meta <key>

The meta command defines the meta key to be used. Default is ARROWLEFT.



Enter the bootloader and expect configuration or firmware updates via USB. The device will remain bootloader mode until a new configuration or firmware has been programmed or the reset button has been pressed.

When sending the boot command via the remote USB interface, e.g. by executing keyman64 boot on the PC, the firmware will immediately jump into the bootloader without properly terminating the current USB communication properly, which will result in the following non-critical error message:

error: could send usb control message: Pipe error

This message can be ignored as long as the AVR has successfully entered the bootloader.



Permanently saves the current state of the control lines to eeprom. This state can be restored later using the restore command.



Restore the state of the control lines that were stored in eeprom by a preceding save command. If no state has been saved before, all lines are set to tristate.



Temporarily memorize the current state of the control lines to RAM. This state can be restored later using the recall command.



Restore the state of the control lines that was stored in ram by a preceding memorize command. If no state has been memorized before, all lines are set to tristate.

Commands for modifying control lines


set <port> [<bits>] [to <value>]

Sets the specified bits of the specified port to the specified value. If value is omitted, it defaults to setting all bits to 1 (high). If bits are omitted, sets all bits of the specified port.


set port a bit 3 to 1 – sets bit 3 of port a to high

set port b bits 3-4 to 2 – sets bit 3 to low and bit 4 to high on port b

set port a – sets bits 0-7 to high


clear <port> [<bits>]

Clears the specified bits of the specified ports, i.e. sets them to 0 (low). If bits are omitted, clears all bits of the specified port.


tristate <port> [<bits>]

Tristates the specified bits on the specified port. If bits are omitted, tristates all bits on the specified port.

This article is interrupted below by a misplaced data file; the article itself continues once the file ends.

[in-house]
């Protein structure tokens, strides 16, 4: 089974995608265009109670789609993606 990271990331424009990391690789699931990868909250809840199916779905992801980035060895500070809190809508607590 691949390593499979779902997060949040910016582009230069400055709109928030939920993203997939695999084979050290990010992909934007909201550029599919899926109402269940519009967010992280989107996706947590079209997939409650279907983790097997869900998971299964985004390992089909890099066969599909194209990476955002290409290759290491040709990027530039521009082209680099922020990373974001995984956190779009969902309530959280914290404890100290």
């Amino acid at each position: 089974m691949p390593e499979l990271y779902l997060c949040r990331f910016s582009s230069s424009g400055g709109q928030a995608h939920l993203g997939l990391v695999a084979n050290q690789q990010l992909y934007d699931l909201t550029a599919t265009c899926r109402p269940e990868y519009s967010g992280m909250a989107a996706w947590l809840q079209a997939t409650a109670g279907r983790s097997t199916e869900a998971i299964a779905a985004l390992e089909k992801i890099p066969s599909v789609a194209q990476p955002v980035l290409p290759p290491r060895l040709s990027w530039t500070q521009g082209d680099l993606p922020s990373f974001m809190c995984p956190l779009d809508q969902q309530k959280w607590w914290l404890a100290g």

Tristating a line means setting it to a high-impedance state which is neither high nor low. This is equivalent to physically disconnecting the line.


invert <port> [<bits>]

Inverts the state of the specified bits on the specified ports. If bits are omitted, inverts all bits of the specified port. If a bit has been set to tristate beforehand, it will be set to output high.


increment <port> [<bits>]

Increment the state of the specified bits on the specified port by one. If bits are omitted, increments the state of all bits on the specified port.

This can be used to implement a binary counter on a port or a specific bit range on a port. If all bits are already set (e.g. the counter has reached its maximum) then all bits are cleared again.

Example of a four-bit binary up-counter in the lower part of port a:

increment port a bits 0-3


decrement <port> [<bits>]

Decrements the state of the specified bits. Works similar to the increment command.

Commands for controlling the keyboard matrix


down <key>

Holds down the key on the matrix seen by the computer. The key will remain held down until an up command for the key is executed or the meta key is released.


up <key>

Releases the specified key on the matrix seen by the computer. The key will remain released until a down command for the key is executed or the meta key is released.


press <key>

Presses the specified key on the matrix seen by the computer, i.e. the key is held down for 20 milliseconds and then released again. This is a shortcut for

down <key>
sleep 20
up <key>


type <string>

Types the specified string on the matrix seen by the computer. To insert a press of the RETURN key, add the escape sequence \r.

Lower case ASCII characters will cause the corresponding key to be pressed without modifiers. Upper case and special characters will be pressed in conjunction with the required modifier to type the correct character.

To type PETSCII characters that are not present in the ASCII character set, you can simply use the ASCII character at the respective position in the ASCII table. For example, the pound symbol, which is at position 92 in the PETSCII table, can be specified by using the corresponding ASCII backslash character.

Alternatively, any PETSCII character can be typed by inserting it using a numeric escape sequence, specified in either decimal or hexadecimal notation:

\xnn   -- hexadecimal notation, e.g. \x0a
\{ddd} -- decimal notation, e.g. \{147}

In addition, the following escape sequences are predefined:

\\ -- literal backslash, (0x5c) (pound-symbol on the C64)
\r -- return (0x0d), equivalent to pressing RETURN
\n -- newline (0xa), equivalent to pressing SHIFT-RETURN
\f -- form feed (0x0c), equivalent to pressing SHIFT-CLRHOME

Note that the keyman can only type those characters that can actually be typed on a real C64 keyboard. This excludes the PETSCII-codes for explicitly setting the character set (upper or mixed case, codes 14 and 142) and for locking/unlocking manual switching of character sets (codes 8 and 9).

Example (on the C64):

type load"*",8,1\r – types LOAD"*",8,1 and presses RETURN


swap <key> <key>

Swaps the specified keys against each other before relaying them to the computer. This can be used to redefine the keyboard layout, e.g. to switch to a QWERTZ layout on the C64:

swap Z Y

Note that this applies only to the keys relayed to the computer, not to the keys interpreted as a part of a key binding. Commands bound to the physical key Z can still be invoked by pressing <meta>-Z in this example.


map <port> <bit> to <key>